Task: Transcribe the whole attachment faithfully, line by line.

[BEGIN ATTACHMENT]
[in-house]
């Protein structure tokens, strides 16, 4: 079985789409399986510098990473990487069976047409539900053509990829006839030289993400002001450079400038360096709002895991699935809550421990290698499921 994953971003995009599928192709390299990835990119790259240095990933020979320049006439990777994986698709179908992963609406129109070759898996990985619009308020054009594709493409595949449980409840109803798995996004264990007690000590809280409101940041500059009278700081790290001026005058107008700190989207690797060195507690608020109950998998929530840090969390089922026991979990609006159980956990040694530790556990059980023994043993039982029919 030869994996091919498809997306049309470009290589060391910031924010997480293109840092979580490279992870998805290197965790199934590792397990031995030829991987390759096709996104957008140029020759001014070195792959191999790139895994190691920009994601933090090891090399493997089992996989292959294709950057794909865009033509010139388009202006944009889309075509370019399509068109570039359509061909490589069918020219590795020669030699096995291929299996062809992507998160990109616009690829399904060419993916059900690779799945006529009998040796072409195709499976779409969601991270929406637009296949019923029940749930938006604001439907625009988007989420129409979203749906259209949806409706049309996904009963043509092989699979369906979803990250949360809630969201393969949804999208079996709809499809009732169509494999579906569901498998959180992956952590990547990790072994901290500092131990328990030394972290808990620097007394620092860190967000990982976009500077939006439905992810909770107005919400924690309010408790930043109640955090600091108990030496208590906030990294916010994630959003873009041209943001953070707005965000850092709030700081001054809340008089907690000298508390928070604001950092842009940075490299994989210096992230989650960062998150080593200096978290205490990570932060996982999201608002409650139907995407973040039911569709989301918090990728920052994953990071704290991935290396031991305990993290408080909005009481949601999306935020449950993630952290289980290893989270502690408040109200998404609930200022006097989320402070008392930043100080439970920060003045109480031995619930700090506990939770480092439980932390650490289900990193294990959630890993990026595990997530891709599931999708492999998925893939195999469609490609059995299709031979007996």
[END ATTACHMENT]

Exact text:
[in-house]
């Protein structure tokens, strides 16, 4: 079985789409399986510098990473990487069976047409539900053509990829006839030289993400002001450079400038360096709002895991699935809550421990290698499921 994953971003995009599928192709390299990835990119790259240095990933020979320049006439990777994986698709179908992963609406129109070759898996990985619009308020054009594709493409595949449980409840109803798995996004264990007690000590809280409101940041500059009278700081790290001026005058107008700190989207690797060195507690608020109950998998929530840090969390089922026991979990609006159980956990040694530790556990059980023994043993039982029919 030869994996091919498809997306049309470009290589060391910031924010997480293109840092979580490279992870998805290197965790199934590792397990031995030829991987390759096709996104957008140029020759001014070195792959191999790139895994190691920009994601933090090891090399493997089992996989292959294709950057794909865009033509010139388009202006944009889309075509370019399509068109570039359509061909490589069918020219590795020669030699096995291929299996062809992507998160990109616009690829399904060419993916059900690779799945006529009998040796072409195709499976779409969601991270929406637009296949019923029940749930938006604001439907625009988007989420129409979203749906259209949806409706049309996904009963043509092989699979369906979803990250949360809630969201393969949804999208079996709809499809009732169509494999579906569901498998959180992956952590990547990790072994901290500092131990328990030394972290808990620097007394620092860190967000990982976009500077939006439905992810909770107005919400924690309010408790930043109640955090600091108990030496208590906030990294916010994630959003873009041209943001953070707005965000850092709030700081001054809340008089907690000298508390928070604001950092842009940075490299994989210096992230989650960062998150080593200096978290205490990570932060996982999201608002409650139907995407973040039911569709989301918090990728920052994953990071704290991935290396031991305990993290408080909005009481949601999306935020449950993630952290289980290893989270502690408040109200998404609930200022006097989320402070008392930043100080439970920060003045109480031995619930700090506990939770480092439980932390650490289900990193294990959630890993990026595990997530891709599931999708492999998925893939195999469609490609059995299709031979007996």